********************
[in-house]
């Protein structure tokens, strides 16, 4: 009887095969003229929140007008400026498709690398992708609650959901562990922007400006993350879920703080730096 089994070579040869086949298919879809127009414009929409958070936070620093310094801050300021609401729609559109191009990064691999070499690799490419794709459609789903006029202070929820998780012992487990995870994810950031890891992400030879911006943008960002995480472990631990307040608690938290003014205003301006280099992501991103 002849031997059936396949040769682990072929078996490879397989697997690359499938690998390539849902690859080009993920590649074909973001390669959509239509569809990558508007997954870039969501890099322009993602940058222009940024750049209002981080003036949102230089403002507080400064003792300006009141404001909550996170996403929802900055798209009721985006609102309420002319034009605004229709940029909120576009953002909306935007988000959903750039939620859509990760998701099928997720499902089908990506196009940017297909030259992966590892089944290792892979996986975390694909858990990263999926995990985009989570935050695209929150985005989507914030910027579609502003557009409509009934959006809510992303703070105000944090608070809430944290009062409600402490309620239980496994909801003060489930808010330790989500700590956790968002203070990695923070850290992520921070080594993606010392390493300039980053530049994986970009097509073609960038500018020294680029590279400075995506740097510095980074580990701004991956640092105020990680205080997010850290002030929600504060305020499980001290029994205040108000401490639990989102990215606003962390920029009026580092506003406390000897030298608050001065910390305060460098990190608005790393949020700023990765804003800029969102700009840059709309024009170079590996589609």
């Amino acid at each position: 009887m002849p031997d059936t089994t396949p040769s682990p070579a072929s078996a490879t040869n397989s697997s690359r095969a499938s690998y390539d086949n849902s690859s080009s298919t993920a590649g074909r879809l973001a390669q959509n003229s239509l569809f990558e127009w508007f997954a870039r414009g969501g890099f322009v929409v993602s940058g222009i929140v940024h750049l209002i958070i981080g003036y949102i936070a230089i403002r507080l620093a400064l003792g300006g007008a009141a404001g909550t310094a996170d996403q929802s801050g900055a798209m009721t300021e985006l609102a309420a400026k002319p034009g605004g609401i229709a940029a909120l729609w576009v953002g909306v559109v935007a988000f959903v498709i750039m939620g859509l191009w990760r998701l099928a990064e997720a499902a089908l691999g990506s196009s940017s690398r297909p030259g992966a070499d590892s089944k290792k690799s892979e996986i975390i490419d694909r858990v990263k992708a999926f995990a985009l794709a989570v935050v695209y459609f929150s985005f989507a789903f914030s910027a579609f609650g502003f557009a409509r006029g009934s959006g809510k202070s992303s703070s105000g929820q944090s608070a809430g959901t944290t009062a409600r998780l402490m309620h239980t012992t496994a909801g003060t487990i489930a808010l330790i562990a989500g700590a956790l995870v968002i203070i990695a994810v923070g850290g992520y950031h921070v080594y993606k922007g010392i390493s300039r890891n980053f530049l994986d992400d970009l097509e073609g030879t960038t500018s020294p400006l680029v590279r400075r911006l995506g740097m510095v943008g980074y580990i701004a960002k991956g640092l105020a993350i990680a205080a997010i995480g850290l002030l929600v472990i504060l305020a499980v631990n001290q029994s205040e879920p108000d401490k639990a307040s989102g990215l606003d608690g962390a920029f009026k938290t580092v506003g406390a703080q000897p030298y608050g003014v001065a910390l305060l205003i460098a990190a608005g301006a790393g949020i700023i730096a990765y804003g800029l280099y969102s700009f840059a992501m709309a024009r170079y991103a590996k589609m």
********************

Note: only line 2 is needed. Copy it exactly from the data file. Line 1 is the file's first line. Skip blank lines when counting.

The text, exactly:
């Protein structure tokens, strides 16, 4: 009887095969003229929140007008400026498709690398992708609650959901562990922007400006993350879920703080730096 089994070579040869086949298919879809127009414009929409958070936070620093310094801050300021609401729609559109191009990064691999070499690799490419794709459609789903006029202070929820998780012992487990995870994810950031890891992400030879911006943008960002995480472990631990307040608690938290003014205003301006280099992501991103 002849031997059936396949040769682990072929078996490879397989697997690359499938690998390539849902690859080009993920590649074909973001390669959509239509569809990558508007997954870039969501890099322009993602940058222009940024750049209002981080003036949102230089403002507080400064003792300006009141404001909550996170996403929802900055798209009721985006609102309420002319034009605004229709940029909120576009953002909306935007988000959903750039939620859509990760998701099928997720499902089908990506196009940017297909030259992966590892089944290792892979996986975390694909858990990263999926995990985009989570935050695209929150985005989507914030910027579609502003557009409509009934959006809510992303703070105000944090608070809430944290009062409600402490309620239980496994909801003060489930808010330790989500700590956790968002203070990695923070850290992520921070080594993606010392390493300039980053530049994986970009097509073609960038500018020294680029590279400075995506740097510095980074580990701004991956640092105020990680205080997010850290002030929600504060305020499980001290029994205040108000401490639990989102990215606003962390920029009026580092506003406390000897030298608050001065910390305060460098990190608005790393949020700023990765804003800029969102700009840059709309024009170079590996589609």